That was hard. I was going through two transitions at once, to working motherhood, and to being part of a team, responsible for delivering to my client, and delivering to my company. I often felt like I was being drawn and quartered. Which isn't pleasant under the best of circumstances.
And I resented the hell out of it.
I was tired, sometimes so tired I wanted to cry when the alarm went off. My project was difficult, and I was working long hours. My daughter didn't start sleeping through the night for 7 months after I returned to work, until she was almost a year old. We have an old, rather demanding house. On weekends, between cooking, cleaning and running errands, I barely got outside to my beloved garden, which grew into a pile of weeds.
The hardest part of it all? I stopped trusting myself. Trusting my judgement, both at work, and with my outside life. I started worrying often that I was doing the wrong thing, saying the wrong thing, and never meeting the right set of needs at the right time. If my daughter was sick, I was frantic because I had some work deliverable. If work was demanding, I was worried my family would stop needing me, or that they would resent me for being otherwise occupied.
But a few things have happened over the last few months that have changed my outlook. I became the sole breadwinner, and while I worry about money, and I know it won't go on forever, I've discovered that it's a role that fits me pretty well. I don't quite know how to describe it, but on a lot of levels, it's led me to make peace with my role as a working parent, and my role in our household. I'm not saying it's all puppies and rainbows, but there it is. A different project made my hours shorter, which is nice too, although I imagine the demands would be easier now, a year in - not because my family demands are less, but because I've figured out how to juggle better. The transition is over - I've adapted.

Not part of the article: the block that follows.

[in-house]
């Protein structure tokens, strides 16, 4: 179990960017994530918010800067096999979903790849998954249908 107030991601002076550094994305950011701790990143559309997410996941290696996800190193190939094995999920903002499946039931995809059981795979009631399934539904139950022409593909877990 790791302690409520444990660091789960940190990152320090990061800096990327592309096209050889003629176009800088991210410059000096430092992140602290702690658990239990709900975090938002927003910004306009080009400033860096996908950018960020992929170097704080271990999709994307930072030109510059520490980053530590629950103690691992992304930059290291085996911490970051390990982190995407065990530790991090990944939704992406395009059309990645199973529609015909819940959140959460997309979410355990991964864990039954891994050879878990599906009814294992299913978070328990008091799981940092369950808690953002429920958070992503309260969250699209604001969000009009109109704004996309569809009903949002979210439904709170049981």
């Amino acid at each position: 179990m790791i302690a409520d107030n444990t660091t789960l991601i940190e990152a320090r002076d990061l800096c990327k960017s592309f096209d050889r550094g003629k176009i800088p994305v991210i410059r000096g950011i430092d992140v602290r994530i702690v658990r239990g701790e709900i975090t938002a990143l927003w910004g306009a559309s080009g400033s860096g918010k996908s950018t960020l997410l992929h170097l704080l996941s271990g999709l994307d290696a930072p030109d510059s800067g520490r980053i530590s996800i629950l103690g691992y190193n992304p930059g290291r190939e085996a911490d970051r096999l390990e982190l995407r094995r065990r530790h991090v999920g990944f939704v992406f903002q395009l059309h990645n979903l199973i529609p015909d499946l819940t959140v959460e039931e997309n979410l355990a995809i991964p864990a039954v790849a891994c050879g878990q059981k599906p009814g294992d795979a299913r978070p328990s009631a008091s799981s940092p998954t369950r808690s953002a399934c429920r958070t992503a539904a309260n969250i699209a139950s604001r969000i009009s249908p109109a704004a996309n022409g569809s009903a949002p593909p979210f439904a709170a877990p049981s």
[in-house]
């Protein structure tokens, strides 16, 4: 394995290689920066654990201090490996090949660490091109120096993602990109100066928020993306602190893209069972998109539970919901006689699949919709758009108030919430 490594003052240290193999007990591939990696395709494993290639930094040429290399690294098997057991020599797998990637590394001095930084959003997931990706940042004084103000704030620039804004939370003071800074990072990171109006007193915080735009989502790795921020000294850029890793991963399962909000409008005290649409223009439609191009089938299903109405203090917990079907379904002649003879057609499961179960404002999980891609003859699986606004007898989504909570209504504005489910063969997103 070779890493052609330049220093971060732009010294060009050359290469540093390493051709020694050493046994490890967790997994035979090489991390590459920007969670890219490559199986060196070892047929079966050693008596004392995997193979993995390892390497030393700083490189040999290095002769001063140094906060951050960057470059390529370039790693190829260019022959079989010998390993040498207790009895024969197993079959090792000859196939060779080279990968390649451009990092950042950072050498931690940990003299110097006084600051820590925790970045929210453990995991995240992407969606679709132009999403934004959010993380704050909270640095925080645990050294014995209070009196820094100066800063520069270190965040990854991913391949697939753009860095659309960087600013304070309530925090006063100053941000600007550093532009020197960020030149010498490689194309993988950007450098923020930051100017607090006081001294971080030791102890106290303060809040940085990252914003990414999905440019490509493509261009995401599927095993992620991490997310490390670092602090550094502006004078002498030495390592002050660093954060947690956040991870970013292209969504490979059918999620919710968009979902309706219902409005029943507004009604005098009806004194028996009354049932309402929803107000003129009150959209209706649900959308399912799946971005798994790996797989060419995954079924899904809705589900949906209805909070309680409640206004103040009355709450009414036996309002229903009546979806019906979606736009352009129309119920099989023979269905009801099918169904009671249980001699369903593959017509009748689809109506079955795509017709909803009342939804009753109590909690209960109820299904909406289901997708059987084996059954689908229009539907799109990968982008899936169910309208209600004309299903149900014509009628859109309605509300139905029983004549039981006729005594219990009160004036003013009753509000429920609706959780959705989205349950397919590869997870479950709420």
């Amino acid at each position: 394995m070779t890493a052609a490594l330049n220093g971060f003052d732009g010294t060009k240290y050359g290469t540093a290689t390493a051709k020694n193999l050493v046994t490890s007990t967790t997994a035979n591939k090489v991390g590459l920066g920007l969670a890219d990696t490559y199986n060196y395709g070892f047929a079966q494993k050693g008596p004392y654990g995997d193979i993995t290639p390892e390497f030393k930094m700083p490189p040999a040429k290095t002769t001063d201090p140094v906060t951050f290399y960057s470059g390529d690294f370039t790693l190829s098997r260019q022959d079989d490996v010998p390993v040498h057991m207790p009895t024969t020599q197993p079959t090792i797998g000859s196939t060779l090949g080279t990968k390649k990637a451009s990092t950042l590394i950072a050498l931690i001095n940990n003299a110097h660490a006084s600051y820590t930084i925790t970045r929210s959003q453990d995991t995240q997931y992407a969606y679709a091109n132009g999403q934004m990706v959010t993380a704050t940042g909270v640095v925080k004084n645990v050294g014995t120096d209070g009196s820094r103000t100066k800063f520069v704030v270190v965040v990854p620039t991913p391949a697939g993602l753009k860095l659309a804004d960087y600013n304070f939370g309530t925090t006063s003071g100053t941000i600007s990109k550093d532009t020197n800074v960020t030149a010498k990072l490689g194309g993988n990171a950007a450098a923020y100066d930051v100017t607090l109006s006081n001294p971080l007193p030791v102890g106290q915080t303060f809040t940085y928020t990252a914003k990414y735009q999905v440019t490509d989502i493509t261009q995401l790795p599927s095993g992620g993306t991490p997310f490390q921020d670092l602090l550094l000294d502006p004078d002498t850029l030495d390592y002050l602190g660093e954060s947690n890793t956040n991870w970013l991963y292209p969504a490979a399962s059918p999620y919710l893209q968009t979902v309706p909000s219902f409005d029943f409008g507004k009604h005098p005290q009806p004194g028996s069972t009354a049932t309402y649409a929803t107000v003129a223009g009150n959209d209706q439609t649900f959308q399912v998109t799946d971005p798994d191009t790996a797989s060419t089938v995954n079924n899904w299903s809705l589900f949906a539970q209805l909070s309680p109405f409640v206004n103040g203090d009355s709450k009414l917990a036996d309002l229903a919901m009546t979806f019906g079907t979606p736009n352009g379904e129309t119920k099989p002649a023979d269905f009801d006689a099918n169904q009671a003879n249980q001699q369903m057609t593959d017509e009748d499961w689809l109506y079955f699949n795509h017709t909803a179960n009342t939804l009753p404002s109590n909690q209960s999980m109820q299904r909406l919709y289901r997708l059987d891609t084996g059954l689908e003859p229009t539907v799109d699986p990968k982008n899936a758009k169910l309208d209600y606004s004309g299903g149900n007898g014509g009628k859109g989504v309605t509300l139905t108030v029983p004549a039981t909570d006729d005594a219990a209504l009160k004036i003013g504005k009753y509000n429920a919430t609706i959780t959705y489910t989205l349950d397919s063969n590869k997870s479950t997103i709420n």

I've realized my child is happy and well adjusted, my husband is happier than before he left his previous employer, and while it's not bump-free, that's pretty good.
And a few work-related things happened that made me start trusting myself and my input again. Much of my struggle with my new company was with whether I fit in the culture, and where I fit in the organization. I guess I realized that whether I fit the culture was somewhat irrelevant - I was part of the culture because I was part of the company. My client was happy. I was providing value. I may not be developing business on the golf course, but I'm providing intellectual capital my company can use to build a strategy for solving particular problems with those clients. And it's damn good shit. If I do say so myself.
And I do.
In short, I figured out that I wasn't so far off base after all. Is that finding yourself? Oh, I don't know. Maybe a version of it. I can't say it was cheaper than a plane ticket. And I certainly don't have it all figured out. Heck, I don't even know what I'm having for dinner. But I've figured out that I'm good enough at my job, at motherhood, and at my life. And that's not small.
For now, for today, I know where I fit. Now if I could only find my keys...
"Whatever you are, be a good one." - Abraham Lincoln